Just a few brief notes on the plenaries. Prakash Narayan gave a nice talk on his work on secrecy generation and related problems. It was nice because it tied together a number of different models in one talk so that if you were someone who had only looked at wiretap problems you could see a more unified approach to these problems. It was a little technical for my pre-breakfast brain though. Ueli Maurer gave an overview of his new approach to cryptography — I had seen a version of this before, and it was full of pictures to illustrate the reductions and interfaces he was trying to create. I think if I had more of a background in formal CS-style cryptography I might have understood it a bit better. It feels like trying to build a different style of bridge between theory (formal reasoning about security) and practice.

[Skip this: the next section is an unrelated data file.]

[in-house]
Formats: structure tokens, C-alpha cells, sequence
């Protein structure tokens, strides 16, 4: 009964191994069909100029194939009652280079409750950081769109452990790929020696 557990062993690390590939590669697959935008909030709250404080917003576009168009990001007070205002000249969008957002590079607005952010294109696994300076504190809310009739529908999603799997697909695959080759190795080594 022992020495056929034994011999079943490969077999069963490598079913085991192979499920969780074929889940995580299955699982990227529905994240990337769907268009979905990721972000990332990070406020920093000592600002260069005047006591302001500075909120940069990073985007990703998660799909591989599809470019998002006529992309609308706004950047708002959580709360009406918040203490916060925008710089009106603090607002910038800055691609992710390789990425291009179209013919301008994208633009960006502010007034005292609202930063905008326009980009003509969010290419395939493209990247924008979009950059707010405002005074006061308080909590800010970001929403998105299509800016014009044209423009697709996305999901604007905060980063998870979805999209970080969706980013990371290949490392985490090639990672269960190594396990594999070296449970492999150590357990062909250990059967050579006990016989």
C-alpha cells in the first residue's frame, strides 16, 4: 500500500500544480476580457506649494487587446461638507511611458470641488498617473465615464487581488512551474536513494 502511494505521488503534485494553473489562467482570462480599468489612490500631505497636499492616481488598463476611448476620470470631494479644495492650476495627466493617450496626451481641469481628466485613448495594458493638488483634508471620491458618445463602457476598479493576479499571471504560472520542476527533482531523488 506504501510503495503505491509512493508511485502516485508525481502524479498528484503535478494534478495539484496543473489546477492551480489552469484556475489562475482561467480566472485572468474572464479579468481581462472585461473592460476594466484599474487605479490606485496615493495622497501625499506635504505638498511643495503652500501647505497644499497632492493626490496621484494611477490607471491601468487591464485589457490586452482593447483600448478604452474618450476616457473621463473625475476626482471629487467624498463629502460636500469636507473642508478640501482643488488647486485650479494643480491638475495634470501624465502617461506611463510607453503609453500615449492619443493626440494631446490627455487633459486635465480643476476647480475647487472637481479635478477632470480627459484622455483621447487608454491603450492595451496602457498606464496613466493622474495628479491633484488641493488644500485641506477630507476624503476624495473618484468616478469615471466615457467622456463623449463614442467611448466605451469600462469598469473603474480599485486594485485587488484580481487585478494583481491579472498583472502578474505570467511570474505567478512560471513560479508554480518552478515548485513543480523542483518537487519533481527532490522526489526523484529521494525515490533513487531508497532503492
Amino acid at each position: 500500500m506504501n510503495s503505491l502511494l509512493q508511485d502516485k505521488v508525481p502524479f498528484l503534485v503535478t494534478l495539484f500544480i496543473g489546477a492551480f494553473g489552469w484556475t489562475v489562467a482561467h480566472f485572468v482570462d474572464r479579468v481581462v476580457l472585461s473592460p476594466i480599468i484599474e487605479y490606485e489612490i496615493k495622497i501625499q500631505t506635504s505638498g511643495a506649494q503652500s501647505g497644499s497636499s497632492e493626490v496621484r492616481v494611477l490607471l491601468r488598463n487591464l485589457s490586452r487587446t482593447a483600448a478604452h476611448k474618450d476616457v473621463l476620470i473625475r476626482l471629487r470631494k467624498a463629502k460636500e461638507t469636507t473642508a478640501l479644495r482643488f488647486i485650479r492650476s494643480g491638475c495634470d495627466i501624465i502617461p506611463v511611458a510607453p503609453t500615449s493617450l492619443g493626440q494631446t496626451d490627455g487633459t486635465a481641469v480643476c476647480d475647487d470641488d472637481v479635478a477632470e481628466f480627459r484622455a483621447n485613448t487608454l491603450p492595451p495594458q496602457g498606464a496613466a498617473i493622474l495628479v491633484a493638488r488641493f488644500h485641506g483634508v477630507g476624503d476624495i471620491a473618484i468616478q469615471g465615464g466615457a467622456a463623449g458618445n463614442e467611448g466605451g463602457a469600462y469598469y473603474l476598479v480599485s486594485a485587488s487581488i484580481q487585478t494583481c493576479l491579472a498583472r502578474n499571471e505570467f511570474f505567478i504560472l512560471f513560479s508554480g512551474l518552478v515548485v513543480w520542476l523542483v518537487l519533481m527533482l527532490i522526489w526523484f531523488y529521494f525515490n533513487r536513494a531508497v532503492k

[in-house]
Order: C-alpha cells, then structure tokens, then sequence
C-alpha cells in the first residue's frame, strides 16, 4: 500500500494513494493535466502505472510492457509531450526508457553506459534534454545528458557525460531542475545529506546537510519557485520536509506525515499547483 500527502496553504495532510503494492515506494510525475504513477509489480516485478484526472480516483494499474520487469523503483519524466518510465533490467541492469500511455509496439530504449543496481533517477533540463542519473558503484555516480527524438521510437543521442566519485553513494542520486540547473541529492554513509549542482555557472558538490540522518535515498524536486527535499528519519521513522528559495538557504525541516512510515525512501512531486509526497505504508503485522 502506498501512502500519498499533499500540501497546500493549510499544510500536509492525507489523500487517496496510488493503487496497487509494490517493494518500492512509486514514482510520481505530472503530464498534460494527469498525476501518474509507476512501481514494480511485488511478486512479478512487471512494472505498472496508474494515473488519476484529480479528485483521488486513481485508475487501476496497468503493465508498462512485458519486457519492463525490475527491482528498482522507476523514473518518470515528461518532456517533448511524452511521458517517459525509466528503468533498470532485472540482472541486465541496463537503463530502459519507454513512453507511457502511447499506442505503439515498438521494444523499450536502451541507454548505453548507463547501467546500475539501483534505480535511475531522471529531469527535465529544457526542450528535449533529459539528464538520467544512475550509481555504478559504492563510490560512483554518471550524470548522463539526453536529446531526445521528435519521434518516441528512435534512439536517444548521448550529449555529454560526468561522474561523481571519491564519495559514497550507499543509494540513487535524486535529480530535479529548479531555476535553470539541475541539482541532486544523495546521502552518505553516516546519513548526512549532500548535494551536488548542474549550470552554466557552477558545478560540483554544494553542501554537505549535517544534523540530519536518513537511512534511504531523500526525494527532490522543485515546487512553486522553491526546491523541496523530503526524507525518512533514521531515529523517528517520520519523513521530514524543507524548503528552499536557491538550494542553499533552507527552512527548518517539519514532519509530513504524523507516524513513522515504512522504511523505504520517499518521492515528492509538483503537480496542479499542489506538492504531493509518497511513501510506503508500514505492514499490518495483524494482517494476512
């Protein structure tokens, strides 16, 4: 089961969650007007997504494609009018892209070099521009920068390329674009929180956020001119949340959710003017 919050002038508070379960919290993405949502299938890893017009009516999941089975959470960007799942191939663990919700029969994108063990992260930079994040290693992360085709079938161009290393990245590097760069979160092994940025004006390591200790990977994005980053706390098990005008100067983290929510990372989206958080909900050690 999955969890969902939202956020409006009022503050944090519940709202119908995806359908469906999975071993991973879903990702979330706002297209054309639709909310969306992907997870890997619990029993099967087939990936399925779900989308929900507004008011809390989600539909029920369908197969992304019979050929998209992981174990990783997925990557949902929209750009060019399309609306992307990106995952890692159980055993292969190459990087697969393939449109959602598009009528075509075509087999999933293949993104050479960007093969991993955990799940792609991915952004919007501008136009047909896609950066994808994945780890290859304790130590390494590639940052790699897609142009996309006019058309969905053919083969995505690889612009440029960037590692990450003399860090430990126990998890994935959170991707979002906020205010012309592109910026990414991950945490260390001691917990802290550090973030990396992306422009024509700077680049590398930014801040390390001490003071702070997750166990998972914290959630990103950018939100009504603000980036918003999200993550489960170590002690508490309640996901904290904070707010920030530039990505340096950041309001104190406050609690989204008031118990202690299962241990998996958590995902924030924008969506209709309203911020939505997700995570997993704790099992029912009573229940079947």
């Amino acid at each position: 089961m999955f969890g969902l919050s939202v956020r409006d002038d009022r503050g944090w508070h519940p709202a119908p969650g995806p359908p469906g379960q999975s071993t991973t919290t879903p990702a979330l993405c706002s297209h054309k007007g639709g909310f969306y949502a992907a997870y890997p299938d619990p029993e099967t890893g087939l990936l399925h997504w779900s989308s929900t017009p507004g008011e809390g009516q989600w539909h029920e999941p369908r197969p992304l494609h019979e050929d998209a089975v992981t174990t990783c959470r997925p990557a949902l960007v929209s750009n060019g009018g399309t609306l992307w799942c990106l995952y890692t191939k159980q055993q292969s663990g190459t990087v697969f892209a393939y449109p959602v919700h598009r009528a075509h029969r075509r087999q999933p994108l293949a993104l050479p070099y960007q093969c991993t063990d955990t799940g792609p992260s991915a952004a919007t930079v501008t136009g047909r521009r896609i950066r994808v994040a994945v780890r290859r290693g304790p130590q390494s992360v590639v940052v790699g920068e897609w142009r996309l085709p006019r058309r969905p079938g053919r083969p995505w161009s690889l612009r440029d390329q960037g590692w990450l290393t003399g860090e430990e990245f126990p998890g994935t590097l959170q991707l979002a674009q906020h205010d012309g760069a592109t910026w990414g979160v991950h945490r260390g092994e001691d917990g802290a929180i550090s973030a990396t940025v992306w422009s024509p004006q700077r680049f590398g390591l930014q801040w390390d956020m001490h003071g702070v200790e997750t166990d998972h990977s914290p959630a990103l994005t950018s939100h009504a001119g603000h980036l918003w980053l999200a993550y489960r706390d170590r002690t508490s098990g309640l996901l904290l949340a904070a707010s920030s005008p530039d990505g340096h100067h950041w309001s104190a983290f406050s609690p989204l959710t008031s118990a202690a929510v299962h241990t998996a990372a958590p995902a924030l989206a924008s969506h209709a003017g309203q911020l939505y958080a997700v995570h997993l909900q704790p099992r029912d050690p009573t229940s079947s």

Abbas El Gamal gave a rather personal Shannon Lecture, taking us through a number of stages in his research life, together with some perspectives on his new book with Young-Han Kim on network information theory. He ended by calling for the IT community to really go and tackle new problems and develop new tools and models to do that. One of the things that came across more sharply for me in this ISIT, partly due to the Cover memorial, is that information theory really is a research community. Of course, there are groups and cliques and politics and problems, but each ISIT is a real coming together that reinforces that sense of community. That’s valuable.